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Demco Dominator Non-Binding Tow Bar Review

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Review of the Demco Dominator Non-Binding Tow Bar

Hi there flat towers. Today we're going to be taking a look at Demco's dominator tow bar. The dominator is Demco's flagship tow bar. It is because it's the lightweight tow bar due to its aluminum design. Most of your tow bars are going to be pretty heavy, getting close to 40 or 50 pounds. This one here only weighs in at about 30 pounds, so it is still kind of heavy, but in comparison with the other ones it's a lot lighter and since you're going to have to lift these arms up and hook them in each time, that little bit of weight reduction really goes a long way.

And what I like that Demco has that the other competitors don't is that it has bushings inside of all of its pivot points that holds the arm in place. So you can see here the arms all the way down. But if I lift it up, it stays up and the other tow bars out there aren't going to do this for you. They're going to just drop right down.Now I do already have one side already hooked in, but on the tow bars where you've got one side hooked in and the other side wants to drop down, it's wanting to get itself almost into a bind due to that. But with the arm holding itself up.

All I have to do is slide it out, line it up and twist it in place. This way you're not working when you're getting your tow bar installed. We're just simply making the connection. And I found here at etrailer that when I'm going over these setups with our customers, one of the things they always say to me is, "Man, is this tow bar always this heavy Is it always going to be this difficult to hook it up due to how heavy it is to lift these arms up" So that's why I've been recommending Demco' dominator here due to the fact that it holds itself up. Our customers aren't fighting themselves anymore.Your tow bars one of five main components you'll need when flat towing your vehicle behind your motor home.

The tow bars the main connection that attaches the vehicle to your motor home. In addition to your tow bar, you'll also need your base plate, which is the connection point that's installed on your vehicle. You'll need your safety cables, which is a supplemental connection in addition to your tow bar. But thankfully our Demco dominator here comes with safety cables included with them, so we don't have to worry about that. But we'll also need our diode wiring, which is the components that will take the signals from our motor home, send them to the lights at the back of our vehicle so people behind us will know our intentions when going down the road.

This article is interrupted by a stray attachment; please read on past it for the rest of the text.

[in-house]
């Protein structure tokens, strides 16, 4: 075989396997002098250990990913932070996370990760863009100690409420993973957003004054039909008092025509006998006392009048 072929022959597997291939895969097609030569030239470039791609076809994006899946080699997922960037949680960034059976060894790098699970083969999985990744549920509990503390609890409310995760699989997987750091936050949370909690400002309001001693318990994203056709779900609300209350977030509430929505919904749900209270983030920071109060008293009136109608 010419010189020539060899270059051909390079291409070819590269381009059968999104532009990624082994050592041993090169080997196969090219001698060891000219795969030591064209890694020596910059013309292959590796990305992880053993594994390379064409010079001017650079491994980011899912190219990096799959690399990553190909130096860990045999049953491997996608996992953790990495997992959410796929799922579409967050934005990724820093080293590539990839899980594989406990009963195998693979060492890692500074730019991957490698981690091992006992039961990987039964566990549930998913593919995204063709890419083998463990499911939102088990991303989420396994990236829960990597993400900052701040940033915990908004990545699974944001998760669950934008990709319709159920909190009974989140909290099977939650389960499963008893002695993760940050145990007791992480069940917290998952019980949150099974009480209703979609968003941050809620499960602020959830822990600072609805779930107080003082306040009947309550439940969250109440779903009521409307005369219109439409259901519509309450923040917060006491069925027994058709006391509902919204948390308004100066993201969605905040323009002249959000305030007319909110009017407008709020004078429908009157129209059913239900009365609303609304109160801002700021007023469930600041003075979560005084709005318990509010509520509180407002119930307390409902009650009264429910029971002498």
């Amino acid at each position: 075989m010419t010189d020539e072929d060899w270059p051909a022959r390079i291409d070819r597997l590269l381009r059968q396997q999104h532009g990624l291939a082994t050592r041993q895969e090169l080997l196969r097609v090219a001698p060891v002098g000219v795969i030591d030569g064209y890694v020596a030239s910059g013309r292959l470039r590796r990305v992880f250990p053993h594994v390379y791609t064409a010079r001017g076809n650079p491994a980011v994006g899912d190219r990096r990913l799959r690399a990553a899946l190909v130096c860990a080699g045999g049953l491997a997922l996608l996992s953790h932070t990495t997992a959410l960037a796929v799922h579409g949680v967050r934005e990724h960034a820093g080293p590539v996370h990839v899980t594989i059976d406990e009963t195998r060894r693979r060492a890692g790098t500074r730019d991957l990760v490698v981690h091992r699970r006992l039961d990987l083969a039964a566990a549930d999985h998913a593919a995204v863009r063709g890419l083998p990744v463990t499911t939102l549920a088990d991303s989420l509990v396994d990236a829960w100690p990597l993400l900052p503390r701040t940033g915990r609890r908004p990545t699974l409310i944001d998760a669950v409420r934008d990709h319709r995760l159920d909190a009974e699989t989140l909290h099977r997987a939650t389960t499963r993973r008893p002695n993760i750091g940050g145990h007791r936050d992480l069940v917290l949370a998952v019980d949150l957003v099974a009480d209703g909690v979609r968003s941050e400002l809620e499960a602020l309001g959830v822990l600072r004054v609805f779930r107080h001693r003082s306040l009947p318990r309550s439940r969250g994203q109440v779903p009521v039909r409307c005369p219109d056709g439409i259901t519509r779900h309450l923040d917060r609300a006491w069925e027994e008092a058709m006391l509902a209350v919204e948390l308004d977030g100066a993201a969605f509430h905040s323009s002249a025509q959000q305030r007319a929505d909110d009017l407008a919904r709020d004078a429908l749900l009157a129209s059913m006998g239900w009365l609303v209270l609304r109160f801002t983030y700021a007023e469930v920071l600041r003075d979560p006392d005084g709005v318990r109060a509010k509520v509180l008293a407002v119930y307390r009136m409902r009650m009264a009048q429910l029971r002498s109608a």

And lastly, you'll need your supplemental braking system, which will apply the brake pedal in our vehicle using the existing brakes to help it come to a safe stop inaudible 00:02:18 behind our motor home. Taking all that extra work off of the brakes on our motor home.When purchasing a tow bar, the weight of the tow bar and how easy it is to get connected is one of the biggest things. But the next biggest thing is going to be how you get it disconnected and the major thing you want to look for in your tow bar is to ensure that is a nonbinding tow bar. The levers that are found here on the arms will release the arms so that way you can get it disconnected. Currently our arm is locked in and you'll see here we're going to try and take our components apart and it's pretty difficult to get it to twist. If we release it here you can see now how easy it is to get this to twist. Now I was able to twist it before releasing it, but I had to put a lot of effort into it. Depending on how un-level your vehicle and your motor home are, it could be significantly tighter to where you won't even be able to twist it at all.But once you pop that loose, you get that freedom in your arm and now you can easily twist it and slide that out. With a binding tow bar, you wouldn't have the release levers that you see here. There are some models that do have buttons. The problem with the models that had the buttons, they're not truly nonbinding because the button is so difficult to press to get the arm to release. In most cases that if it is bound up, you're not going to be able to press that button without the assistance of additional tools. So if you don't have those tools available at your disposal to help you get those tow bars disconnected, you'd have to take your motor home and your vehicle and reposition those multiple times until you got it into a spot where you we're able to get that tow bar off.And with nonbinding tow bars like our Demco dominator here, it's as simple as pressing down the lever. Your dominator tow bar is going to come with a tab end like this installed on it. And this is designed to work with Demco's tab base plates. Demco also has tab-less base plates that you see here and they do use a different end here, but what's nice about these tab-less base plates is it comes with the end that you'll install on your tow bar to get that connection made. Demco's made it easy to get these swapped out by providing the hardware that you need there so you can easily swap these out to different sizes if you've got multiple vehicles that have different base plates. Our dominator will have a gross towing capacity of 7,500 pounds and that's going to be more than enough for most of the vehicles out there that you're going to flat tow with the exception for some of your larger trucks that people are flat towing now.If you need a higher weight capacity than 7,500 pounds, I'd recommend Demco's excali-bar III. That one has a maximum rating of 10,500 pounds. If you wanted a more entry level tow bar and you don't need the full 7500, 6,000 pounds is going to be plenty for most of your smaller vehicles. You could go with Demco's commander 2, which offers 6,000 pounds. It's still a nonbinding tow bar. It doesn't quite have all the features of our dominator here because it's not lightweight aluminum so it is going to be heavier but it will be acceptable for those smaller vehicles. When setting your vehicle up to flat tow. Another thing you want to keep in mind is the distance that your receiver sits off the ground and the distance your base plate sits off the ground. Because when you're flat-towing you want to have a level plain on your tow bar here.See how we have it nice and level. Our tow bar is not way up here or down here. We've got nice even arms. To help you achieve a nice level plane. The tow bar has a one and a half inch rise or drop. We've currently got it in the rise position. But if you wanted to you could swap the shank here over in the unit to put it in the drop position. This is nice because a lot of motor homes are typically not the same as your vehicle in your base plate so you usually have to adjust for this and you used to have to buy a high/low adapter in order to achieve this. But since this is now built into the tow bar head assembly, we don't need to purchase those expensive additional components. You'll see two bolts located here, there's one on this side and the same bolt is going to be on the other side and we have a pivot that actually occurs on our head here.This pivot has three inches of movement up and down to allow us to further assist to get this nice and level. Now when setting it up you want to be as level as possible but it doesn't have to be perfect. The rule of thumb is that you want to be within three inches plus or minus on your motor home and your vehicle. So as long as the measurement here is within three inches of the measurement here, we're good to go. The length of our arm when fully retracted from the center of our hitch pin hole to the edge is going to measure about 39 and 1/4 inches. With the arm fully extended from the center of our hitch pin hole to the edge of the arm, it's going to measure 51 and 3/4 inches. You do want to keep in mind that the shank of your tow bar does have two hitch pin holes.You'll have one closer to the head assembly and one closer to the receiver. The measurements we just gave you are for the hole that's closer to the receiver. Some other quality of life features Demco's provided for us is a cable management bar located here on the side of our arm. This is nice to keep everything up off the road so you don't have any of your cables potentially bouncing up and down and hitting the pavement. This will extend the life of your components and it also just gives it a cleaner look, keeping everything nice and neat. You simply slide your coiled cables over the bar here and they're held in place with the included pin. We already mentioned that our safety cables come with our tow bar but I like the way that they've incorporated clips into it to keep those up off the road as well.This gives it a cleaner look and will also extend the life of these cables because they're not going to be bouncing around down near the road. Another thing I like is that this tow bar is self aligning so you just drive your vehicle up to the back, hook it up, place it into tow mode and then drive off. You can see here that as our motor home pulls away, the arms extend, lock into place and the motor home aligns itself directly behind us without us having to do anything. Another thing that I like about this over a tow dolly is the way that it tracks behind your motor home. It's going to track more naturally and follow closely behind your motor home so you don't have to worry about taking those turns too sharp or too loose and the vehicle hopping off the side of the road with your tow dolly, your tow dolly is going to be wider than your vehicle so you've got that additional width added on and then it tracks behind your motor home more like a trailer so it doesn't follow as closely cause the wheels don't turn like they do in your vehicle.Additionally with a tow dolly, you're now at your campsite and you want to use your vehicle, but you've got this two dolly you got to do something with. You either have to leave it on the back of your motor home where it's just taking up space or haul it somewhere on your campsite where it's still going to be taking up space. And then when you get home, you still have to figure out what you're going to do with it there. Whether you're going to leave it in your garage, sacrifice precious car space. Are you going to store it in a barn where it could potentially lead to rust or corrosion in the futureWith our flat tow setup here, all of our components that are on the vehicle stay on the vehicle and the only thing you really have to worry about storing is your tow bar here, but since it has a storage position, you could easily leave it at the back of your motor home and it almost takes up no real estate when it's back there. Speaking of our storage position, it's really easy to get it in the storage position. We've gone ahead and disconnected. You'll see the small tab located here on top at the back of the arm. It's going to lock into the red holder right there. Now you can't just push it over, you'll see that it hits, so you'll want to lift up on the arms first. That'll allow it to clear, push it over, and then you can just drop it back down and it locks into place. You can store both arms on the same side or store them on opposite sides. I prefer to store them on the opposite sides. Just cause it's easier to see your pins lining up.And what I like about the storage position on this tow bar in comparison with others is the way the cables all stay up off the ground. I mean you can throw your hand under there, you're good to go. The rod where you store your cables makes a great location to keep all that stuff up. There are other tow bars out there that have cable management channels that run down the arms and those are great when you've got it hooked up. They keep it off the road, they look awesome but when you put it in a storage mode, the channels just holding it there and then the ends just kind of flopped down and they want to drag on the ground. You can fold them over and try to tie him up, but a lot of times they want to just fall down without you using something to actually physically hold them in place.This little clip in bar here does the job for you. Now if you plan on leaving your tow bar stored at the back of your motor home for an extended period of time, I'd recommend picking up Demco's tow bar cover. The one thing I will say is when you're using the tow bar cover, you can't have the arms stored one on one side, one on the other. They both have to be stored on the same side for the cover to fit. Now when you're ready to hook up, slide your tow bar into the receiver of your motor home. You have two holes here so you can set the distance that you want your tow bar to stick out of the receiver. We're going to use the first hole to make it a little bit longer. Just line that up and then we'll use the included pin and clip to secure our tow bar to the receiver.You can then hook up your safety cables to your motor home. You want to make sure you cross those so the arms are going to connect to your driver's side. You want to make sure you connect that safety chain loop to the passenger side on your motor home's hitch. And we're going to do vice versa for the other arm. This will create a cradle underneath, so in the event of a catastrophic disconnect, this will keep our components up off the pavement and keep it from digging in. Here you can see the connection point that we've installed onto our dominator tow bar. This comes with your base plate and it will quick connect right into your base plate. Now if you're not using a Demco base plate, you may need to purchase adapters which we have available here at that can match up to any of the other base plate manufacturers there such as Blue Ox or Roadmaster.To connect your tow bar you'll lift up the arm, slide the end into your base plate, and then just give it a twist. You'll feel that it will slide in. Once you've got it all the way in, continue twisting it again until the hole in your shaft here matches up with the holes on the sides of your base plate. You'll then secure it in place using the included pins that come with your base plate. We're going to hook up the other side the exact same way. We'll then hook our safety cables up to out connection point there on our base plate. Once you've got your tow bar fully connected, you'll notice that two of the bolts are going to come loose right out of the box. This is so you can adjust the tilt on the head to make it level.Once you've got it level, you'll want to tighten those down and torque them to specifications found in your instructions. An easy way to help you get this level is you could hook your tow bar up and then pull your motor home forward a little bit until it locks in place. And that'll auto level your head for you. Then you just torque it down afterwards. And that completes our look at Demco's dominator tow bar.